Rise In Toxic Algal Blooms Due To Climate And Nutrient Enrichment
Brett Smith for redOrbit.com – Your Universe Online
Algae is probably best known for the green scum it forms on top of stagnant water, and in addition to looking unpleasant, some algal blooms host strains of cyanobacteria that are highly toxic.
According to a new study in the journal Science, nutrient enrichment and rising global temperatures are increasing the toxicity of some algal blooms in freshwater lakes, ponds and estuaries around the world. As these ‘eutrophic’ processes increase, so will the ratio of toxin-producing strains of cyanobacteria in harmful algal blooms.
The two study authors, from Oregon State University (OSU) and the University of North Carolina, emphasized the near-ubiquitous species Microcystis sp. cyanobacterium is of particular concern. The bacterium can regulate its position in the water column and produces microcystin, a toxin that causes liver damage.
In many environments, microcystin-producing cyanobacteria have a distinct advantage over non-toxic cyanobacteria. The poisonous strains can eventually out-compete the nontoxic strains, resulting in blooms that are increasingly toxic.
“Cyanobacteria are basically the cockroaches of the aquatic world, they’re the uninvited guest that just won’t leave,” said study author Timothy Otten, a postdoctoral scholar in the OSU College of Science and College of Agricultural Sciences.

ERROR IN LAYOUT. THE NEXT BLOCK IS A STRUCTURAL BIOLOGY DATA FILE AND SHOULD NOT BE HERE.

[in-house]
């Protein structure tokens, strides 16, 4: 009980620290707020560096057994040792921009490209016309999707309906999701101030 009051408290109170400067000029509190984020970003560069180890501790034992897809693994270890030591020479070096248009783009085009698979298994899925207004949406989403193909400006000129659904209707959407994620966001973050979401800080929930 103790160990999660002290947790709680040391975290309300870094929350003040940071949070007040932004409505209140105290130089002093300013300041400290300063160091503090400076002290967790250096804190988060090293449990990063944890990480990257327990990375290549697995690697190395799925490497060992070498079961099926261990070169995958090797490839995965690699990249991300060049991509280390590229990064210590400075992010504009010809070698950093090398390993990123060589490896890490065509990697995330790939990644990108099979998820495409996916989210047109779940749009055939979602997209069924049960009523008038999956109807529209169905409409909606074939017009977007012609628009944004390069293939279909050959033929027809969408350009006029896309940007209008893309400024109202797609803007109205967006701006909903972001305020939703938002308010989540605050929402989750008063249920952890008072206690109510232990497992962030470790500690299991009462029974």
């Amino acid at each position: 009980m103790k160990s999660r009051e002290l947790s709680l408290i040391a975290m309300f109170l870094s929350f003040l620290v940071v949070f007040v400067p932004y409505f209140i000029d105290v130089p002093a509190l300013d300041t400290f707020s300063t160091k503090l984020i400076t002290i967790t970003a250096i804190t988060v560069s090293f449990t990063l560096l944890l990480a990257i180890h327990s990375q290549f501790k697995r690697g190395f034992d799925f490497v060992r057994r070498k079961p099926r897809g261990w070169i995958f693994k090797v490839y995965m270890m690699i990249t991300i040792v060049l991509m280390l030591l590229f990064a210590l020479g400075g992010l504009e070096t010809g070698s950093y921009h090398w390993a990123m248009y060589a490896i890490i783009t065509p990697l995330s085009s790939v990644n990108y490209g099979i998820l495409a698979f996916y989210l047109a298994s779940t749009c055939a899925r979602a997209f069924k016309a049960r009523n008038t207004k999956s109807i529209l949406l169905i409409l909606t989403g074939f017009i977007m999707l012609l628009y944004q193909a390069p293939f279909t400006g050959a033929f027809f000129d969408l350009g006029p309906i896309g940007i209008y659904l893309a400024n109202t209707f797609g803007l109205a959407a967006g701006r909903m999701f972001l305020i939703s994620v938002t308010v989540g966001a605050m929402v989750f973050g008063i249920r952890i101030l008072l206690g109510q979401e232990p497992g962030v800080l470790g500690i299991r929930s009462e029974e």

“When one considers their evolutionary history and the fact that they’ve persisted even through ice ages and asteroid strikes, it’s not surprising they’re extremely difficult to remove once they’ve taken hold in a lake,” he added. “For the most part, the best we can do is to try to minimize the conditions that favor their proliferation.”
While the lack of an extensive historical record of algal toxicity prevents scientists from putting current observations into long-term context, Otten said, “If you go looking for toxin-producing cyanobacteria, chances are you won’t have to look very long until you find some.”
With hundreds of thousands of lakes spread out across the United States, according to the most recent EPA National Lakes Assessment, at least one-third may contain toxic cyanobacteria. Dams, rising temperatures, carbon emissions, droughts and increased runoff of nutrients from urban and agricultural lands are all feeding the proliferation of these organisms, the researchers said.
Scientists have speculated that the toxic nature of some cyanobacteria probably did not evolve as a way to ward off predators since their arrival on the scene 3.5 billion years ago predates any known predators. New research indicates that microcystin actually helps cyanobacteria respond to oxidative stress, which explains why the genes involved in its biosynthesis are so widespread across cyanobacteria and have been been maintained for millions of years.
Whatever its origin, the presence of microcystin raises concerns for swimming, boating and other recreational water activities. Otten said chronic exposure to contaminated drinking water is another important concern that needs more attention.
“Water quality managers have a toolbox of options to mitigate cyanobacteria toxicity issues, assuming they are aware of the problem and compelled to act,” Otten said. “But there are no formal regulations in place on how to respond to bloom events.
“We need to increase public awareness of these issues,” he added. “With a warming climate, rising carbon dioxide levels, dams on more rivers than not, and overloading of nutrients into our waterways, the magnitude and duration of toxic cyanobacterial blooms is only going to get worse.”